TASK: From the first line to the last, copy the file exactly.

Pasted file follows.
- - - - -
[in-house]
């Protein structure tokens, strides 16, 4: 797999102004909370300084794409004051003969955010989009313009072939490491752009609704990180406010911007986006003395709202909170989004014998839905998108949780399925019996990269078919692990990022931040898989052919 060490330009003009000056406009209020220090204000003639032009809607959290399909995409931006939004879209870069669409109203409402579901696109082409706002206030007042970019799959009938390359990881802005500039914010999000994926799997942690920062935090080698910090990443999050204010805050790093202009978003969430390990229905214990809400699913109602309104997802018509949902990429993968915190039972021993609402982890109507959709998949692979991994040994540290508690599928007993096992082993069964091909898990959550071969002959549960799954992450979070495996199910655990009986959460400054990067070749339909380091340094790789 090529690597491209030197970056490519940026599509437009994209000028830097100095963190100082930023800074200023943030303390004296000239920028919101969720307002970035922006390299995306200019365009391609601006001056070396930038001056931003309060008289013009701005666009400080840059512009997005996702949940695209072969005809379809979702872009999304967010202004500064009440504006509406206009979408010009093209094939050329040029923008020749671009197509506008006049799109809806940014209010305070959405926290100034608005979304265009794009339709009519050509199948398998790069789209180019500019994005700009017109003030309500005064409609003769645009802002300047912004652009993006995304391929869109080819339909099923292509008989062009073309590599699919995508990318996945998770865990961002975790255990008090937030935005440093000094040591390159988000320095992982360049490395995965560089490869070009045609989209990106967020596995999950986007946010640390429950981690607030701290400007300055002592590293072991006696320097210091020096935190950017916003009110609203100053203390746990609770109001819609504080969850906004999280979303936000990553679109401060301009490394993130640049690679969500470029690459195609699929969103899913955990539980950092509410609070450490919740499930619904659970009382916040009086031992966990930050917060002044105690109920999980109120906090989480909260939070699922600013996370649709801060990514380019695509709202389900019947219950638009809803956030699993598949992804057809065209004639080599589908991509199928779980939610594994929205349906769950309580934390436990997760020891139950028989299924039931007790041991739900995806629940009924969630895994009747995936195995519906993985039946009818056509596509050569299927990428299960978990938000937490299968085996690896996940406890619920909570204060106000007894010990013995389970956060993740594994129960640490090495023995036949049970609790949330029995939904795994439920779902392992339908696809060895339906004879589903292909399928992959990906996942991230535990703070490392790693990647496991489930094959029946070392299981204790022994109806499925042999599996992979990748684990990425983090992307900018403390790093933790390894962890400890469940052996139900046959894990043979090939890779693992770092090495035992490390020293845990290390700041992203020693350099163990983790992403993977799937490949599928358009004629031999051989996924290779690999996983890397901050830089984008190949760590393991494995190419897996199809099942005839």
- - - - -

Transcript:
[in-house]
């Protein structure tokens, strides 16, 4: 797999102004909370300084794409004051003969955010989009313009072939490491752009609704990180406010911007986006003395709202909170989004014998839905998108949780399925019996990269078919692990990022931040898989052919 060490330009003009000056406009209020220090204000003639032009809607959290399909995409931006939004879209870069669409109203409402579901696109082409706002206030007042970019799959009938390359990881802005500039914010999000994926799997942690920062935090080698910090990443999050204010805050790093202009978003969430390990229905214990809400699913109602309104997802018509949902990429993968915190039972021993609402982890109507959709998949692979991994040994540290508690599928007993096992082993069964091909898990959550071969002959549960799954992450979070495996199910655990009986959460400054990067070749339909380091340094790789 090529690597491209030197970056490519940026599509437009994209000028830097100095963190100082930023800074200023943030303390004296000239920028919101969720307002970035922006390299995306200019365009391609601006001056070396930038001056931003309060008289013009701005666009400080840059512009997005996702949940695209072969005809379809979702872009999304967010202004500064009440504006509406206009979408010009093209094939050329040029923008020749671009197509506008006049799109809806940014209010305070959405926290100034608005979304265009794009339709009519050509199948398998790069789209180019500019994005700009017109003030309500005064409609003769645009802002300047912004652009993006995304391929869109080819339909099923292509008989062009073309590599699919995508990318996945998770865990961002975790255990008090937030935005440093000094040591390159988000320095992982360049490395995965560089490869070009045609989209990106967020596995999950986007946010640390429950981690607030701290400007300055002592590293072991006696320097210091020096935190950017916003009110609203100053203390746990609770109001819609504080969850906004999280979303936000990553679109401060301009490394993130640049690679969500470029690459195609699929969103899913955990539980950092509410609070450490919740499930619904659970009382916040009086031992966990930050917060002044105690109920999980109120906090989480909260939070699922600013996370649709801060990514380019695509709202389900019947219950638009809803956030699993598949992804057809065209004639080599589908991509199928779980939610594994929205349906769950309580934390436990997760020891139950028989299924039931007790041991739900995806629940009924969630895994009747995936195995519906993985039946009818056509596509050569299927990428299960978990938000937490299968085996690896996940406890619920909570204060106000007894010990013995389970956060993740594994129960640490090495023995036949049970609790949330029995939904795994439920779902392992339908696809060895339906004879589903292909399928992959990906996942991230535990703070490392790693990647496991489930094959029946070392299981204790022994109806499925042999599996992979990748684990990425983090992307900018403390790093933790390894962890400890469940052996139900046959894990043979090939890779693992770092090495035992490390020293845990290390700041992203020693350099163990983790992403993977799937490949599928358009004629031999051989996924290779690999996983890397901050830089984008190949760590393991494995190419897996199809099942005839």